Re: Newsletter & Call for Papers WebSci'18

Hi Daniel,

> Some of the “confusion” seems to emerge from the fact that many are trying to apply the results of the first (research) to the second (communication)

Well, yes and no.
We can hardly call the billion-dollar industry that is the Web still “research”.

> The Internet, hypertext and web technologies have provided new alternatives for each of these requirements, but these alternatives are still in their infancy, especially when compared to the traditional established technologies.

Your arguments for the three (valid) requirements don't convince me of that though.

> I think this explains why they haven't been widely adopted, even by expert practitioners of the technology itself.

I think the bigger problem here is the valuation
that universities give to print over paper;
I don't think it's a technological issue, as I'll show below.

> Take 1, for example. We have all been trained on how to write sequentially (as Ted Nelson puts it…). Nobody really knows how to write hypertext properly; we don’t even know what are the criteria and parameters to evaluate hypertext as an effective media for communication (of any kind, not only scholarly!). I claim that to use the Web in a really webby way one should author “proper” hypertexts.

Maybe, but that does not make the Web a worse candidate for 1.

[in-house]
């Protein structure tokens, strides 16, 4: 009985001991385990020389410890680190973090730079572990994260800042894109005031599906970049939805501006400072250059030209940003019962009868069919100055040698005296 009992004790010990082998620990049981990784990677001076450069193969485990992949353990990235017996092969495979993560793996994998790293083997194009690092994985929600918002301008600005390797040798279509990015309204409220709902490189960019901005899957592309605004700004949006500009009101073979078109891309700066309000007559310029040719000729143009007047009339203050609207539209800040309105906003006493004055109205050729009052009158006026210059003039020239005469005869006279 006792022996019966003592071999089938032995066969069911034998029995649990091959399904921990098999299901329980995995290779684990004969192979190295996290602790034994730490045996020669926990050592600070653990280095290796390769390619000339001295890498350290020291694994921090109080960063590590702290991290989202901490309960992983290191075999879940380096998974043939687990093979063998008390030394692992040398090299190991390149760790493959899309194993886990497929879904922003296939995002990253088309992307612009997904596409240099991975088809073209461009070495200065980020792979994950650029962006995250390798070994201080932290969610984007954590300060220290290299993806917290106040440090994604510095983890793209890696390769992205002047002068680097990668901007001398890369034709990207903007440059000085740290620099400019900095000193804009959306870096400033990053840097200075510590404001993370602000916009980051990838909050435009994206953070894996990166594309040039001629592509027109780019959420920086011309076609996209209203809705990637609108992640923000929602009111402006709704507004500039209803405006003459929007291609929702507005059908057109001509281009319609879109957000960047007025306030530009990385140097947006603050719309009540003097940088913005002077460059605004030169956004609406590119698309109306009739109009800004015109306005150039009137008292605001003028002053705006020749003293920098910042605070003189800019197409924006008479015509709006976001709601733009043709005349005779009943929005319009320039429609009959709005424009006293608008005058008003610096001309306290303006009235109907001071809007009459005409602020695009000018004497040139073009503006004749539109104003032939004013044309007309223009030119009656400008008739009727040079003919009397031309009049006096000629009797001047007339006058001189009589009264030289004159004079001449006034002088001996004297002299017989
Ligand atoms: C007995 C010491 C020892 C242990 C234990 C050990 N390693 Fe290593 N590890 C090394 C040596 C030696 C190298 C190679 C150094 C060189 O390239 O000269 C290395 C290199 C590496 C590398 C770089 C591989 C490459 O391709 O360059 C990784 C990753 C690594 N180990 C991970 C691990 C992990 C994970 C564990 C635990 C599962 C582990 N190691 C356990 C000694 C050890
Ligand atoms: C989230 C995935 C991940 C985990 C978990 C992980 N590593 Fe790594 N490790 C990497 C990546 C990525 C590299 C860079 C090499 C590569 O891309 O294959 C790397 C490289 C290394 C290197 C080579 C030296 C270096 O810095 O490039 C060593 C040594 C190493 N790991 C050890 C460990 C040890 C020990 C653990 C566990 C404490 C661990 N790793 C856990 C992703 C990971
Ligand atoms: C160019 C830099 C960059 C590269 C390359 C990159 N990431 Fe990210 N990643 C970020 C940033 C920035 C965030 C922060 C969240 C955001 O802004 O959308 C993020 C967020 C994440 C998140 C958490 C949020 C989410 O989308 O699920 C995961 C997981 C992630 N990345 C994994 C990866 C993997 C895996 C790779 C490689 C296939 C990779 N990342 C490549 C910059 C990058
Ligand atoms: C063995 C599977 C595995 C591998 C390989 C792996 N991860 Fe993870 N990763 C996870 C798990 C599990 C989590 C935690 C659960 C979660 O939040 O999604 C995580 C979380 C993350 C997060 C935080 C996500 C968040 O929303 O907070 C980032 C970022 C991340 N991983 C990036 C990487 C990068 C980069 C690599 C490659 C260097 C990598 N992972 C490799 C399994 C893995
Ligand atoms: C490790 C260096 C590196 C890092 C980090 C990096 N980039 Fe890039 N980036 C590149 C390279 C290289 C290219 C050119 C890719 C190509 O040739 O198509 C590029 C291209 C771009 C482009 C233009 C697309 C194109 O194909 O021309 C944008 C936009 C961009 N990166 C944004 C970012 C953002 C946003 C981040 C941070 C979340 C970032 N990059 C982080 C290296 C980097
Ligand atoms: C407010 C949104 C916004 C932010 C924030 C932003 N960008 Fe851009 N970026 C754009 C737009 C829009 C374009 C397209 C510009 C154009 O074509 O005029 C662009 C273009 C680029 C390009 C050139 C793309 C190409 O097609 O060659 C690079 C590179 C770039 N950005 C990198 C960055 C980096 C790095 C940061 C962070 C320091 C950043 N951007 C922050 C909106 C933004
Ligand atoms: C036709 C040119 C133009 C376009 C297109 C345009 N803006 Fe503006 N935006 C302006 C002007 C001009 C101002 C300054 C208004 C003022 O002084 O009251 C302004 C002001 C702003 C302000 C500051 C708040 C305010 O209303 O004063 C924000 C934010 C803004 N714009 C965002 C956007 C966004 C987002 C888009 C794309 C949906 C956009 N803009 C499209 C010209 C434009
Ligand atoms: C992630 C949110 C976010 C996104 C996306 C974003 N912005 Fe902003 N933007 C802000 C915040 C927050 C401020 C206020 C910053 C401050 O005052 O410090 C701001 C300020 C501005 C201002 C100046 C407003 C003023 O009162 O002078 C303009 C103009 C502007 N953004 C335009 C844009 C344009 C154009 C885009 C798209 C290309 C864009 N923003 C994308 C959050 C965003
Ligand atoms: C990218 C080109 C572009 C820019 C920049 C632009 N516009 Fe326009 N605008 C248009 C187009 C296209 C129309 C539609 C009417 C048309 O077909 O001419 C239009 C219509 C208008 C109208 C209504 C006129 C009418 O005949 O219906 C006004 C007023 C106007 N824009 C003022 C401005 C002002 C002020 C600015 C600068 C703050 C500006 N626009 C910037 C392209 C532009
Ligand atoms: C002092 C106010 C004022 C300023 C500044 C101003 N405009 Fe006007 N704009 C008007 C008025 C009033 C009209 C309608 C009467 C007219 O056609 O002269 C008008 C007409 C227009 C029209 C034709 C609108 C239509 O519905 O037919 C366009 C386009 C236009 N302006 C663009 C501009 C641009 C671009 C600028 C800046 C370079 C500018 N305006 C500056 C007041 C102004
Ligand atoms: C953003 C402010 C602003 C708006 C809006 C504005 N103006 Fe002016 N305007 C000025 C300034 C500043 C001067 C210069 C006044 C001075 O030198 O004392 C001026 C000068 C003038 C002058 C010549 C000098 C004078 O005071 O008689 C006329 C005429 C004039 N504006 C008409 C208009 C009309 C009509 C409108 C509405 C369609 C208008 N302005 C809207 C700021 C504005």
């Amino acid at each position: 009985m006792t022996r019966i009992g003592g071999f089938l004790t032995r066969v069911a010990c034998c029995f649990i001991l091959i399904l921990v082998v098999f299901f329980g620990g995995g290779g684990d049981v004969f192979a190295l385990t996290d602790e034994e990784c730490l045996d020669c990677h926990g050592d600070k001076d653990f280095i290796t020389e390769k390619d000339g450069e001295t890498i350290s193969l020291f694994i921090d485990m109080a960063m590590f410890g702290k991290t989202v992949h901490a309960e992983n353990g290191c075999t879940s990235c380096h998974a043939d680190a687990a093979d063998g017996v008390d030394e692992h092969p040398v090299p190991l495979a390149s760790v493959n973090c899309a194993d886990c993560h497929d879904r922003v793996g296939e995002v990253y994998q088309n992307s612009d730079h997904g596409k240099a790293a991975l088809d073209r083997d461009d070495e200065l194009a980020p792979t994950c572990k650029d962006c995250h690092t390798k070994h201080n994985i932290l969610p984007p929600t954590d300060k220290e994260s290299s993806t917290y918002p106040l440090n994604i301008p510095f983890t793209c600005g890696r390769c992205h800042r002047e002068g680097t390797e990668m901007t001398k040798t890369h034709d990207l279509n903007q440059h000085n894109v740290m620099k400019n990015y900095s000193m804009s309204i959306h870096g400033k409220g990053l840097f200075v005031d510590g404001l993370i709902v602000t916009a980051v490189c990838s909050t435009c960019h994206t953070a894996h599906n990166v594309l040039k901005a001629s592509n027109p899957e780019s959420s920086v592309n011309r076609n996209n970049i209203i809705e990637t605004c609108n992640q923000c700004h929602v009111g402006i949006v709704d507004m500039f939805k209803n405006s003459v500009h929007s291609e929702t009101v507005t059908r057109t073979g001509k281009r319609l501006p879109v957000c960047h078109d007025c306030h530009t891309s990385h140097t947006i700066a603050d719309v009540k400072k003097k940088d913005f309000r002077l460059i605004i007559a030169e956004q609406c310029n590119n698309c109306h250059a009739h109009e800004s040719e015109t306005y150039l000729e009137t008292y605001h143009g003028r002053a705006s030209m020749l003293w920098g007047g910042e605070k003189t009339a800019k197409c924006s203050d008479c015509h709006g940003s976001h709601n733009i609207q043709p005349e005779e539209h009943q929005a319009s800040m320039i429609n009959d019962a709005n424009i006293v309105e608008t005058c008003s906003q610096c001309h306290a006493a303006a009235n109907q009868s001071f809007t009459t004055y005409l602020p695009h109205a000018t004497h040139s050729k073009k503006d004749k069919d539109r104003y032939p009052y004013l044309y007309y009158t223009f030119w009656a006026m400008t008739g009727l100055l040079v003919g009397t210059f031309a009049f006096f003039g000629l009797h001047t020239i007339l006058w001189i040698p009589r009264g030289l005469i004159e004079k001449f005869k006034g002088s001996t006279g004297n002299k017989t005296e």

>From what you're saying, I deduce that the Web covers all functionality
that print also covers for 1. So it's mature in that regard.

With regard to hypertext, specifically for research,
I think that “clickable” references in articles are a huge leap forward
compared to looking up numbers in a list. And that's just one thing.

> Regarding 2, in addition to the issue above, there are a whole slew of new (social) process alternatives enabled by the technologies, for which again we haven’t yet found a consensus within the community on how to proceed (e.g., reviewing process, identity/authentication, provenance, social networking, etc…). I expect time will show what works, and how.

Well, the reviewing process already happens on the Web,
even for articles that are designed as PDF.
So we got that working.

> Regarding 3, it’s not clear at all how long will the communication made via the new technologies will really last… we see already evidence of link rot, for instance, even for recent content. For example, can we safely assume that the contents made available using the new technologies will be available, accessible and usable 20 years from now? Actually, some may even ask, Is this a real requirement at all?

Web archiving is working well so far.
And one can always print a webpage.

But then again, many of the PDF articles
are not printed anymore either,
so that problem doesn't go away.

(BTW, in this context, do watch

So summarizing, even though your 3 requirements seem valid,
I haven't found a reason in there not to publish in a more webby way,
especially given that the supposedly “print” process already takes places on the Web.



Received on Tuesday, 20 February 2018 20:11:19 UTC